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Walking the Plank

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Andy Carvin of learning.now has mixed feelings about a university's decision to deny a student her teaching degree after she reportedly encouraged youngsters in her student-teaching class to view her MySpace page, which contained a picture of her titled "Drunken Pirate":

When the story first broke, I must admit I had my own knee-jerk reaction. What were they thinking? Denying a talented young woman her degree because of one stupid photo was crazy! But now that more information is coming out from both sides, I’m beginning to feel very torn about the situation. ... [I]t gets more complex when you put that photo on a website used by your students and you repeatedly show your online profile from that website to your students.

In any case, for a tech-enthusiast like Carvin, the episode has larger ramifications:

What’s sad about all of this is that it adds more fuel to the fire for those who argue (arrrrgh-ue?) that social networking sites have no place in the classroom. I still see a role for educators to use MySpace and other sites, even if it’s just to have a presence there. That way, students realize that they don’t have the run of the place, and that their teachers aren’t as technologically clueless as they might otherwise think. But when the teacher uses those platforms to post images that might be acceptable for adults but set a bad example for her students, it raises questions.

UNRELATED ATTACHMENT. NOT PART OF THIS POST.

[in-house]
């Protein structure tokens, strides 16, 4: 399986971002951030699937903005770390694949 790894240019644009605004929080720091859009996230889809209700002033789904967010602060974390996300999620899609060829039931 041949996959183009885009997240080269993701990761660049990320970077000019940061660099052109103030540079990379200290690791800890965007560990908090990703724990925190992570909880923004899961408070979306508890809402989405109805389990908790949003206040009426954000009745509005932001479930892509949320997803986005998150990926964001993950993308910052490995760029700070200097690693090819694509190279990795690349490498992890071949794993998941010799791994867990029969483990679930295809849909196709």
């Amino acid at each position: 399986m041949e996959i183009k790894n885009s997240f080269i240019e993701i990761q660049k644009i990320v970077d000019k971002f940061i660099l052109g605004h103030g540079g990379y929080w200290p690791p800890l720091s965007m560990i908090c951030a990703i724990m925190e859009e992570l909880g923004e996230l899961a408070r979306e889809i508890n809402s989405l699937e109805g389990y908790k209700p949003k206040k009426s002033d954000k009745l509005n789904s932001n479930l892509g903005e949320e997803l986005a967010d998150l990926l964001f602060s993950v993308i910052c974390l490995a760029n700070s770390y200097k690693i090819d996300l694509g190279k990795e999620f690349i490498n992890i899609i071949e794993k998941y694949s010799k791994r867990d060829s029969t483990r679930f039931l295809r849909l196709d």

3 Comments

I feel as though a large reason social networking sites have become so popular is that they offer an escape from the predominantly adult-centric world teenagers normally live in. By suggesting that teachers should have a presence on sites like MySpace and Facebook to show students that they "done have the run of the place," Carvin is only playing into the conception most teenagers hold of adults proactively invading into their personal lives.

This isn't about how technologically savvy students vs. teachers are - it's about trying to extend the powers educators have over students (an important and essential power, I won't deny) to the home front, which I'd always thought was widely looked down upon in the teaching community. Let parents monitor their children's social lives outside of school - a teacher intervening in such matters is entirely inappropriate.

I feel as if this whole myspace world is beginning to get out of hand. I worry about the college students who think they are just posting drinking/partying pictures for their friends. I don't think students/young adults understand the concern around posting images to a site like myspace. Graduating college students, for example, could potentially lose out on a professional opportunity because of material that they have innocently posted to their myspace account. The problem with myspace is that anyone can view it. There are other sites available that only allow invited friends to see the material. I truly don't think some people think before they post!

We have intervened when students brought My Space comments about other students to our notice. We also advise papernts that students may hurt their chances for attending colleges if My Space pages have inappropriate content.
The teacher who has pictures of inappropriate behavour has more than a problem with poor judgement she is trying too hard to be a friend of the student rather than a mentor and role model. This could cause problems and should be considered when hiring.

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